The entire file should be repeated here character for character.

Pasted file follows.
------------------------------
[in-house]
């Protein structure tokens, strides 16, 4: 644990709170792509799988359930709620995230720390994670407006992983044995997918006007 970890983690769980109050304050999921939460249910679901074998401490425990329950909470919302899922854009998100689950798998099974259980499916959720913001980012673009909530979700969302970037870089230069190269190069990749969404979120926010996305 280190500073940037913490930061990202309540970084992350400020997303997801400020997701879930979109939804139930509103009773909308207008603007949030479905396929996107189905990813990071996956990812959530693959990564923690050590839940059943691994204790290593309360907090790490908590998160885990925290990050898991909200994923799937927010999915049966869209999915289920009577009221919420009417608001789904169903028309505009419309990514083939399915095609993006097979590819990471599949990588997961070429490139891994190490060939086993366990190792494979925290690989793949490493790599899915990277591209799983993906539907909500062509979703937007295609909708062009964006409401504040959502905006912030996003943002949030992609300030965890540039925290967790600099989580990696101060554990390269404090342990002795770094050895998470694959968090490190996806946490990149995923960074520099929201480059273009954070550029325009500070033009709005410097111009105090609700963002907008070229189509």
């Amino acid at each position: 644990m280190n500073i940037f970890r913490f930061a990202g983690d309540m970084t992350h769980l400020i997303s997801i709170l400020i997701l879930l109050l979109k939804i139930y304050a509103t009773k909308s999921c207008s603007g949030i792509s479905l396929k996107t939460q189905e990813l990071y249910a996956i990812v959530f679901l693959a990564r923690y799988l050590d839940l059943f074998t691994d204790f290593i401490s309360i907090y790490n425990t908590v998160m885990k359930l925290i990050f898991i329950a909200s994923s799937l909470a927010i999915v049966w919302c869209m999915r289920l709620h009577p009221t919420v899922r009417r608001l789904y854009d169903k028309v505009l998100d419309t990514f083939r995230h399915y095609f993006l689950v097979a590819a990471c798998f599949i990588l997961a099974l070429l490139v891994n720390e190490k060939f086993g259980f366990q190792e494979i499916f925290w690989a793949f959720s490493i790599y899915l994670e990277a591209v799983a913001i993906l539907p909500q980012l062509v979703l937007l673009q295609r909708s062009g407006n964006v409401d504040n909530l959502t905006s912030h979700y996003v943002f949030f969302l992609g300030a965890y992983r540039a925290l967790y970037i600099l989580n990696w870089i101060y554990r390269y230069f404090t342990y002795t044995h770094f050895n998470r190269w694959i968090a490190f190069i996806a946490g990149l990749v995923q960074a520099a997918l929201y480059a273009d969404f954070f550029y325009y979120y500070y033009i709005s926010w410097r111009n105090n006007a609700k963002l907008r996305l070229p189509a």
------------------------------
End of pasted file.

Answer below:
[in-house]
């Protein structure tokens, strides 16, 4: 644990709170792509799988359930709620995230720390994670407006992983044995997918006007 970890983690769980109050304050999921939460249910679901074998401490425990329950909470919302899922854009998100689950798998099974259980499916959720913001980012673009909530979700969302970037870089230069190269190069990749969404979120926010996305 280190500073940037913490930061990202309540970084992350400020997303997801400020997701879930979109939804139930509103009773909308207008603007949030479905396929996107189905990813990071996956990812959530693959990564923690050590839940059943691994204790290593309360907090790490908590998160885990925290990050898991909200994923799937927010999915049966869209999915289920009577009221919420009417608001789904169903028309505009419309990514083939399915095609993006097979590819990471599949990588997961070429490139891994190490060939086993366990190792494979925290690989793949490493790599899915990277591209799983993906539907909500062509979703937007295609909708062009964006409401504040959502905006912030996003943002949030992609300030965890540039925290967790600099989580990696101060554990390269404090342990002795770094050895998470694959968090490190996806946490990149995923960074520099929201480059273009954070550029325009500070033009709005410097111009105090609700963002907008070229189509």
């Amino acid at each position: 644990m280190n500073i940037f970890r913490f930061a990202g983690d309540m970084t992350h769980l400020i997303s997801i709170l400020i997701l879930l109050l979109k939804i139930y304050a509103t009773k909308s999921c207008s603007g949030i792509s479905l396929k996107t939460q189905e990813l990071y249910a996956i990812v959530f679901l693959a990564r923690y799988l050590d839940l059943f074998t691994d204790f290593i401490s309360i907090y790490n425990t908590v998160m885990k359930l925290i990050f898991i329950a909200s994923s799937l909470a927010i999915v049966w919302c869209m999915r289920l709620h009577p009221t919420v899922r009417r608001l789904y854009d169903k028309v505009l998100d419309t990514f083939r995230h399915y095609f993006l689950v097979a590819a990471c798998f599949i990588l997961a099974l070429l490139v891994n720390e190490k060939f086993g259980f366990q190792e494979i499916f925290w690989a793949f959720s490493i790599y899915l994670e990277a591209v799983a913001i993906l539907p909500q980012l062509v979703l937007l673009q295609r909708s062009g407006n964006v409401d504040n909530l959502t905006s912030h979700y996003v943002f949030f969302l992609g300030a965890y992983r540039a925290l967790y970037i600099l989580n990696w870089i101060y554990r390269y230069f404090t342990y002795t044995h770094f050895n998470r190269w694959i968090a490190f190069i996806a946490g990149l990749v995923q960074a520099a997918l929201y480059a273009d969404f954070f550029y325009y979120y500070y033009i709005s926010w410097r111009n105090n006007a609700k963002l907008r996305l070229p189509a």